Professor X. Sunney Xie was born in Beijing, China, in 1962. He received a B.S. in chemistry from Peking University in 1984. He then came to United States and earned a Ph.D. in physical chemistry in 1990 from the University of California at San Diego, working in the laboratory of Professor John Simon. There, he developed picosecond time resolved circular dichoism spectroscopy for the study of ultrafast conformational motions of biomoleucles. Xie then conducted postdoctoral research in the laboratory of Professor Graham Fleming at the University of Chicago, where he developed a femtosecond up-conversion technique for time resolved fluorescence study of ultrafast energy transfer and electron transfer processes in photosynthesis.
In 1992, Xie joined the Environmental Molecular Sciences Laboratory at Pacific Northwest National Laboratory (PNNL), where he later became a Chief Scientist. His group at PNNL made advances on near-field optical microscopy, and was one of the first to pioneer fluorescence studies of single molecules at room temperature in early 1990s. In 1999, he was appointed by Harvard University as a Professor of Chemistry.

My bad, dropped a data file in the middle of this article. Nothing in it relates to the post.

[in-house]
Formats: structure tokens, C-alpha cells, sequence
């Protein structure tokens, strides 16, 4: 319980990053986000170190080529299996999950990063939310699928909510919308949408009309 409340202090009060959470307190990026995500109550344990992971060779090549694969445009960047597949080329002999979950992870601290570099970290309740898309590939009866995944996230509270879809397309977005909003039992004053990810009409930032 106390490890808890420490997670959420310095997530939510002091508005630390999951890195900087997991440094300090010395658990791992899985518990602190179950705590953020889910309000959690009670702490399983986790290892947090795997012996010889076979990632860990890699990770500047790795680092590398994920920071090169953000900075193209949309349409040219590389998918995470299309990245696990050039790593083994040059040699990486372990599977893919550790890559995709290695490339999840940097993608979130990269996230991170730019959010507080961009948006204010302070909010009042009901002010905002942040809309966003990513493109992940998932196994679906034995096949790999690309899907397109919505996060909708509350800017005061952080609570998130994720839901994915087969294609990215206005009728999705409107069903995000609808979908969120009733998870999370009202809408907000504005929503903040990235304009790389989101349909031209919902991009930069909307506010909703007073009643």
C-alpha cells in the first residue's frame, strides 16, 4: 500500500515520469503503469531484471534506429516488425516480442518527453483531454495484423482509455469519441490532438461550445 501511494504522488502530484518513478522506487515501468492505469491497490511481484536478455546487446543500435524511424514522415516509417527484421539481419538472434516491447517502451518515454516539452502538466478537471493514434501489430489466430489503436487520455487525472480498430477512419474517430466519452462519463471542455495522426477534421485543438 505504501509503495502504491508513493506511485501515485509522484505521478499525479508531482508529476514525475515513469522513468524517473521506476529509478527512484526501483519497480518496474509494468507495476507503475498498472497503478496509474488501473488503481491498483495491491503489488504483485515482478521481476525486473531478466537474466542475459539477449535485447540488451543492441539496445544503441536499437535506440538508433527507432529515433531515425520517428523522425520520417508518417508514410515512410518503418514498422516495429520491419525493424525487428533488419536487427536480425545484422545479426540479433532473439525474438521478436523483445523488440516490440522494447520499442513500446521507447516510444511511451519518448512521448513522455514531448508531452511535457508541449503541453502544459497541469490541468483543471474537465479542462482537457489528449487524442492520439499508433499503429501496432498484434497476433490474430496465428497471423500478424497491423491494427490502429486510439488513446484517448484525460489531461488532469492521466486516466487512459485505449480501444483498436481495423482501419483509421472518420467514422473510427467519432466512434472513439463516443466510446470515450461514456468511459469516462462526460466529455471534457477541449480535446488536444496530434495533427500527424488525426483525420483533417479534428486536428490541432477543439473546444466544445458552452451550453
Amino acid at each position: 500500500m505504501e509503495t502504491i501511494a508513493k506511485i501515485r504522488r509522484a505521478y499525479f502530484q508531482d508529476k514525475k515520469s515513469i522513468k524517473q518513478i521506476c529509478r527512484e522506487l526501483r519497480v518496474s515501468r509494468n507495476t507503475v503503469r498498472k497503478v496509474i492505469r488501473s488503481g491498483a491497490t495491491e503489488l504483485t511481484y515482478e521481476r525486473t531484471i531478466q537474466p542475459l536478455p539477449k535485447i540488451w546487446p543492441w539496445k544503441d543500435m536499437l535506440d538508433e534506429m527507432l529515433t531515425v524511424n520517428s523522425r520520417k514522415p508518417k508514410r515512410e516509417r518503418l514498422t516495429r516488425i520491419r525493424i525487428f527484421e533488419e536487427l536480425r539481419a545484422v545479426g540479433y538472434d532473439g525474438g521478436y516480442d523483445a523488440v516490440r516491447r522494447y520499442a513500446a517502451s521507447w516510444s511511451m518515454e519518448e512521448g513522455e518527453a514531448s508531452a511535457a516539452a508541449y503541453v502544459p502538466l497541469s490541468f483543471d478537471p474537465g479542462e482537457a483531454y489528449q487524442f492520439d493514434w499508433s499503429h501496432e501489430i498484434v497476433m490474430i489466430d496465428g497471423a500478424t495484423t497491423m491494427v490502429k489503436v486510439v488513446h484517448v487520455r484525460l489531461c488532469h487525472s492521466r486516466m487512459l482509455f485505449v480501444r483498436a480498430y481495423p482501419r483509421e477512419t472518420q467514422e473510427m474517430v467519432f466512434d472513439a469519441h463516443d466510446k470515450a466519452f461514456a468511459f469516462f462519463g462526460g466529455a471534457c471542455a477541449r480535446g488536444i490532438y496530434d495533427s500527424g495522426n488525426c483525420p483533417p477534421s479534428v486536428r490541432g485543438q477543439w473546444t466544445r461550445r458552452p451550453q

Working at the interface of physics, chemistry and biology, Professor Xie has ventured into several new research areas since the start of his independent career. He has made major contributions in single-molecule spectroscopy, single-molecule enzymology, protein conformational dynamics, and single-molecule live cell imaging of gene expression. Xie and his colleagues also pioneered the development and application of coherent anti-Stokes Raman scattering (CARS) microscopy, which allows imaging of live cells and tissues based on vibrational spectroscopy with high sensitivity. His work has not only brought about technological innovations but also addressed fundamental and compelling scientific issues.
Professor Xie has coauthored over 110 research papers and holds three US patents. He received the 1996 Coblentz award, the 2003 Raymond and Beverly Sackler Prize in the Physical Sciences, and the 2004 NIH Director’s Pioneer Award. He is a Fellow of the American Association for the Advancement of Science, and a Fellow of Biophysical Society.
Bio provided by Prof. Xie, 2007.
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